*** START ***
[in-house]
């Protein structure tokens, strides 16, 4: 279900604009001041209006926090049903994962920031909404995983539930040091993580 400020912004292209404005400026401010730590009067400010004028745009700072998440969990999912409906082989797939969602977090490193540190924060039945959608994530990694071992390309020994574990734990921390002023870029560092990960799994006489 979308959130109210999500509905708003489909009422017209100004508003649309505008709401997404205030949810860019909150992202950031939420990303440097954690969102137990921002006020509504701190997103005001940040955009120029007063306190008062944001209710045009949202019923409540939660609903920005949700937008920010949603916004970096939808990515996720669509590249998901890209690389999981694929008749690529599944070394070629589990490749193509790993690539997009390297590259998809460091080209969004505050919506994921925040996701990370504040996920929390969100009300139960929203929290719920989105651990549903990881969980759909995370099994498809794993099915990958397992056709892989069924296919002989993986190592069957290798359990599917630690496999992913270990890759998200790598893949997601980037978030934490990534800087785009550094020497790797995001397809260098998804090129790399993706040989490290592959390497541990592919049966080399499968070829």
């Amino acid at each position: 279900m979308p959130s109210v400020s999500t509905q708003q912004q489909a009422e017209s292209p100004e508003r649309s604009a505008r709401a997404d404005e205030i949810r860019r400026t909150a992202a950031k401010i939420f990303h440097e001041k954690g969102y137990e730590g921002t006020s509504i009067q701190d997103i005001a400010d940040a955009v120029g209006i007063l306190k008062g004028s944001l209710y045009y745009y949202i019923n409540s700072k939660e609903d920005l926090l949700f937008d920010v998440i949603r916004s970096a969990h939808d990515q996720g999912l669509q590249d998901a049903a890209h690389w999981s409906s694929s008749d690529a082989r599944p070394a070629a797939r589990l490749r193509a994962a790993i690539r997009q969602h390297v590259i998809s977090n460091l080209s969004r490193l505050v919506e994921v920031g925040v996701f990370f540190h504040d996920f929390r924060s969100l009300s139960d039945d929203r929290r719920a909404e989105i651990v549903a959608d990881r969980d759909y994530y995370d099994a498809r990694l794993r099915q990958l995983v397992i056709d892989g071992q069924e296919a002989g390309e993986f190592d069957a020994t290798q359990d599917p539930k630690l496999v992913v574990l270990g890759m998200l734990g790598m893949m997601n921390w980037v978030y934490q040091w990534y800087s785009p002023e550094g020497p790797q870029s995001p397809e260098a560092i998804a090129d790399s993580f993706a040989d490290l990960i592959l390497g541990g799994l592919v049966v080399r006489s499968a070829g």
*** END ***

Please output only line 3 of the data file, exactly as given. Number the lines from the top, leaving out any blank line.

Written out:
């Amino acid at each position: 279900m979308p959130s109210v400020s999500t509905q708003q912004q489909a009422e017209s292209p100004e508003r649309s604009a505008r709401a997404d404005e205030i949810r860019r400026t909150a992202a950031k401010i939420f990303h440097e001041k954690g969102y137990e730590g921002t006020s509504i009067q701190d997103i005001a400010d940040a955009v120029g209006i007063l306190k008062g004028s944001l209710y045009y745009y949202i019923n409540s700072k939660e609903d920005l926090l949700f937008d920010v998440i949603r916004s970096a969990h939808d990515q996720g999912l669509q590249d998901a049903a890209h690389w999981s409906s694929s008749d690529a082989r599944p070394a070629a797939r589990l490749r193509a994962a790993i690539r997009q969602h390297v590259i998809s977090n460091l080209s969004r490193l505050v919506e994921v920031g925040v996701f990370f540190h504040d996920f929390r924060s969100l009300s139960d039945d929203r929290r719920a909404e989105i651990v549903a959608d990881r969980d759909y994530y995370d099994a498809r990694l794993r099915q990958l995983v397992i056709d892989g071992q069924e296919a002989g390309e993986f190592d069957a020994t290798q359990d599917p539930k630690l496999v992913v574990l270990g890759m998200l734990g790598m893949m997601n921390w980037v978030y934490q040091w990534y800087s785009p002023e550094g020497p790797q870029s995001p397809e260098a560092i998804a090129d790399s993580f993706a040989d490290l990960i592959l390497g541990g799994l592919v049966v080399r006489s499968a070829g």